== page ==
The Windows 8 Tablets are Coming
John is a member of The Motley Fool Blog Network -- entries represent the personal opinion of the blogger and are not formally edited.
It's October, which means that Microsoft's (NASDAQ: MSFT) Windows 8 operating system is due to be released in just a few weeks. A lot has been said, both good and bad, about the OS in the months leading up to this release, and though many seem content to call the new operating system a failure before it hits store shelves there will likely still be a lot of people upgrading during the first few months of release. While it's quite likely that Windows 8 won't be as popular as its predecessor was, I imagine that the question of whether or not the OS will completely fail as a product should be revisited in the months following its release so that adoption rates can more accurately be gauged.
With the release of Windows 8 comes Microsoft's new Surface tablet, marking Microsoft's first foray into the modern tablet market. While some of Microsoft's OEM partners were very vocal about their displeasure that Microsoft has apparently put itself in direct competition with them, others, such as Dell (NASDAQ: DELL), seem much less concerned.
Michael Dell, the company's founder and CEO, has even gone on the record as saying that he believes "the impact will be limited" in regard to how much the Surface affects the tablet market, due to the lower number of units Microsoft plans to ship. He goes on to say that he thinks the Surface is Microsoft's attempt to create a base user experience for Windows 8 tablets, something that could be good news for consumers if tablet manufacturers plan on going above and beyond Microsoft's offerings.
So Who's In the Game?
Dell and Microsoft aren't the only ones preparing to dive into what they hope will be a lucrative Windows 8 tablet market, of course. Asustek Computer and Samsung are both confirmed to have Windows 8 tablets in the works which will be available through AT&T (NYSE: T) in time for the Christmas season; the tablets will feature 4G LTE connectivity, which AT&T will offer for as little as $10 per month through its new Mobile Share data plans. It's unknown at the moment whether AT&T will also subsidize either of the tablets, like it has with Nokia's (NYSE: NOK) Lumia 900 smartphones.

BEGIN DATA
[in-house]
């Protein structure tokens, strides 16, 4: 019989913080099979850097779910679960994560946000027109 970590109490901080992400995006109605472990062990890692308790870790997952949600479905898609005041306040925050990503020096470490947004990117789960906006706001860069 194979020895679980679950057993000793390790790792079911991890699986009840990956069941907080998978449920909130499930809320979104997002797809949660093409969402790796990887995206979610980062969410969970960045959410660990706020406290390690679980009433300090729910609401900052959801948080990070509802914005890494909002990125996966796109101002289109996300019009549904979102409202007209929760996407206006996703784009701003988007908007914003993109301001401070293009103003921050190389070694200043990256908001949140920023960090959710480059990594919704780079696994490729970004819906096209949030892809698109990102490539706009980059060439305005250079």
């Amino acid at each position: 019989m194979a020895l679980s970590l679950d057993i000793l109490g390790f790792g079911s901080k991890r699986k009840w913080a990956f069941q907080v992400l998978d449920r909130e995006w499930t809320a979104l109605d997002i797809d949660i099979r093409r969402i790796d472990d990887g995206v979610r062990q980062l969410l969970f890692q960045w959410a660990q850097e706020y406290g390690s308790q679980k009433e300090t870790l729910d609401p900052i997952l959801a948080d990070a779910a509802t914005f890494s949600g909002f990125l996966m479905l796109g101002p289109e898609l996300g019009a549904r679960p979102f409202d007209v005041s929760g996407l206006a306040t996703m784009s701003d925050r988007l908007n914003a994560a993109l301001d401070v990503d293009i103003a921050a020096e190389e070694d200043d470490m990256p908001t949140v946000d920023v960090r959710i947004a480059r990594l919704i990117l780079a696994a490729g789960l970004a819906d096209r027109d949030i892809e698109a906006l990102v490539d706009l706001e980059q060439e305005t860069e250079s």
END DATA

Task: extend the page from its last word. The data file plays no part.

Speaking of Nokia, rumor has it that its long-promised Windows 8 tablet may be officially announced soon, as alleged pictures of the tablet have found their way online. Rumors have also emerged claiming that Microsoft itself is using the tablet to test apps for Windows RT, the ARM-based version of the operating system that doesn't offer the Desktop or some other features of the full version of the OS. This should all be treated as just a rumor until an FCC filing or official announcement, but given Nokia's existing partnership with Microsoft it shouldn't come as a shock that it would expand to develop hardware beyond just Windows smartphones.
Rounding out the collection of major Windows 8 tablet producers are Hewlett-Packard (NYSE: HPQ), Acer and Lenovo. HP has actually come under a bit of fire regarding its ElitePad 900 Windows 8 tablet, which is aimed at business users; with a 16:10 display featuring a 1200x800 resolution, the tablet doesn't meet the requirements for the Windows 8 "Snap" feature that allows two apps to run side-by-side. Snap requires at least a 1366x768 resolution, and without it only one full-screen app can be displayed on the tablet at a time. HP defends the decision to go with its current resolution by saying that the 16:10 resolution it chose is better for business apps such as Outlook and Excel. The company went on to point out that Snap can still be used by hooking the tablet up to an external display that meets the resolution requirements.